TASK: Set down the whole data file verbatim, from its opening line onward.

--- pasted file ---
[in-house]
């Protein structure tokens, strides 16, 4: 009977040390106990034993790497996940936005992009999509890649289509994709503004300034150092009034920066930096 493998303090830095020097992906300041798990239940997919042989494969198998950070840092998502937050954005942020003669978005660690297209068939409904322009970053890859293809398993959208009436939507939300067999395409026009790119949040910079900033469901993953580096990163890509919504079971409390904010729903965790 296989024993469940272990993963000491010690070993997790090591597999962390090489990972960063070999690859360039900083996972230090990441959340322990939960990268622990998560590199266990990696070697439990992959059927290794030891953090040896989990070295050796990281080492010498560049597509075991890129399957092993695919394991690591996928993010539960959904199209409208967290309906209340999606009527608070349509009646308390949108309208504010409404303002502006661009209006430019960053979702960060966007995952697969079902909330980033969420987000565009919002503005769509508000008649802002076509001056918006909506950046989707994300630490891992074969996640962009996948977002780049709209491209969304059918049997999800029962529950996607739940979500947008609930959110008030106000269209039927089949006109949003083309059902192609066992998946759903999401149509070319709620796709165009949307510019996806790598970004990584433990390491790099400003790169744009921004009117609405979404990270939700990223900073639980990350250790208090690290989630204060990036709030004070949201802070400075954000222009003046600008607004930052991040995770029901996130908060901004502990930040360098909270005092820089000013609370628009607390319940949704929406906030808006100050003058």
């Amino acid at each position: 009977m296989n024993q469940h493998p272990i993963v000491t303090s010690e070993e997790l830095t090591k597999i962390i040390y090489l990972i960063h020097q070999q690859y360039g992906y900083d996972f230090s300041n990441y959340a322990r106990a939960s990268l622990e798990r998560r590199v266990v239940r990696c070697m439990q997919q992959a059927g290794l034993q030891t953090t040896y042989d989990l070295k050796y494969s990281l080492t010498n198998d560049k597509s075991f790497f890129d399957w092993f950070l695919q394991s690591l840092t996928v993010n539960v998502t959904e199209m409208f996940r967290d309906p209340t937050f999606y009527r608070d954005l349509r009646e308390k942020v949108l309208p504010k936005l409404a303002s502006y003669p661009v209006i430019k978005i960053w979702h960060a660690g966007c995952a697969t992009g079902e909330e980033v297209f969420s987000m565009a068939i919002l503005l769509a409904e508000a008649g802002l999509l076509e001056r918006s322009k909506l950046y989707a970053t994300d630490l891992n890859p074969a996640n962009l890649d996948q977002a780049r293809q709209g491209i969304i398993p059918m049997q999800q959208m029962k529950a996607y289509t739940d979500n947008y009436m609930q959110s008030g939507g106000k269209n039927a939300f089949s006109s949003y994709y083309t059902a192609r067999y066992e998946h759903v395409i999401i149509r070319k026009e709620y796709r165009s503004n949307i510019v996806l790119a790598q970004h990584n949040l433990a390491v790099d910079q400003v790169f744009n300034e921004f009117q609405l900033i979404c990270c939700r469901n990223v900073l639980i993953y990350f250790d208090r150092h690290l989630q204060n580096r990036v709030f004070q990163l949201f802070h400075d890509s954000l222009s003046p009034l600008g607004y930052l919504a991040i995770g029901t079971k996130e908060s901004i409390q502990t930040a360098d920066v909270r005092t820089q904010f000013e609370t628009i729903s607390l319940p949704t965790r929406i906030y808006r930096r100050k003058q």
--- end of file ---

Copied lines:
[in-house]
């Protein structure tokens, strides 16, 4: 009977040390106990034993790497996940936005992009999509890649289509994709503004300034150092009034920066930096 493998303090830095020097992906300041798990239940997919042989494969198998950070840092998502937050954005942020003669978005660690297209068939409904322009970053890859293809398993959208009436939507939300067999395409026009790119949040910079900033469901993953580096990163890509919504079971409390904010729903965790 296989024993469940272990993963000491010690070993997790090591597999962390090489990972960063070999690859360039900083996972230090990441959340322990939960990268622990998560590199266990990696070697439990992959059927290794030891953090040896989990070295050796990281080492010498560049597509075991890129399957092993695919394991690591996928993010539960959904199209409208967290309906209340999606009527608070349509009646308390949108309208504010409404303002502006661009209006430019960053979702960060966007995952697969079902909330980033969420987000565009919002503005769509508000008649802002076509001056918006909506950046989707994300630490891992074969996640962009996948977002780049709209491209969304059918049997999800029962529950996607739940979500947008609930959110008030106000269209039927089949006109949003083309059902192609066992998946759903999401149509070319709620796709165009949307510019996806790598970004990584433990390491790099400003790169744009921004009117609405979404990270939700990223900073639980990350250790208090690290989630204060990036709030004070949201802070400075954000222009003046600008607004930052991040995770029901996130908060901004502990930040360098909270005092820089000013609370628009607390319940949704929406906030808006100050003058």
């Amino acid at each position: 009977m296989n024993q469940h493998p272990i993963v000491t303090s010690e070993e997790l830095t090591k597999i962390i040390y090489l990972i960063h020097q070999q690859y360039g992906y900083d996972f230090s300041n990441y959340a322990r106990a939960s990268l622990e798990r998560r590199v266990v239940r990696c070697m439990q997919q992959a059927g290794l034993q030891t953090t040896y042989d989990l070295k050796y494969s990281l080492t010498n198998d560049k597509s075991f790497f890129d399957w092993f950070l695919q394991s690591l840092t996928v993010n539960v998502t959904e199209m409208f996940r967290d309906p209340t937050f999606y009527r608070d954005l349509r009646e308390k942020v949108l309208p504010k936005l409404a303002s502006y003669p661009v209006i430019k978005i960053w979702h960060a660690g966007c995952a697969t992009g079902e909330e980033v297209f969420s987000m565009a068939i919002l503005l769509a409904e508000a008649g802002l999509l076509e001056r918006s322009k909506l950046y989707a970053t994300d630490l891992n890859p074969a996640n962009l890649d996948q977002a780049r293809q709209g491209i969304i398993p059918m049997q999800q959208m029962k529950a996607y289509t739940d979500n947008y009436m609930q959110s008030g939507g106000k269209n039927a939300f089949s006109s949003y994709y083309t059902a192609r067999y066992e998946h759903v395409i999401i149509r070319k026009e709620y796709r165009s503004n949307i510019v996806l790119a790598q970004h990584n949040l433990a390491v790099d910079q400003v790169f744009n300034e921004f009117q609405l900033i979404c990270c939700r469901n990223v900073l639980i993953y990350f250790d208090r150092h690290l989630q204060n580096r990036v709030f004070q990163l949201f802070h400075d890509s954000l222009s003046p009034l600008g607004y930052l919504a991040i995770g029901t079971k996130e908060s901004i409390q502990t930040a360098d920066v909270r005092t820089q904010f000013e609370t628009i729903s607390l319940p949704t965790r929406i906030y808006r930096r100050k003058q």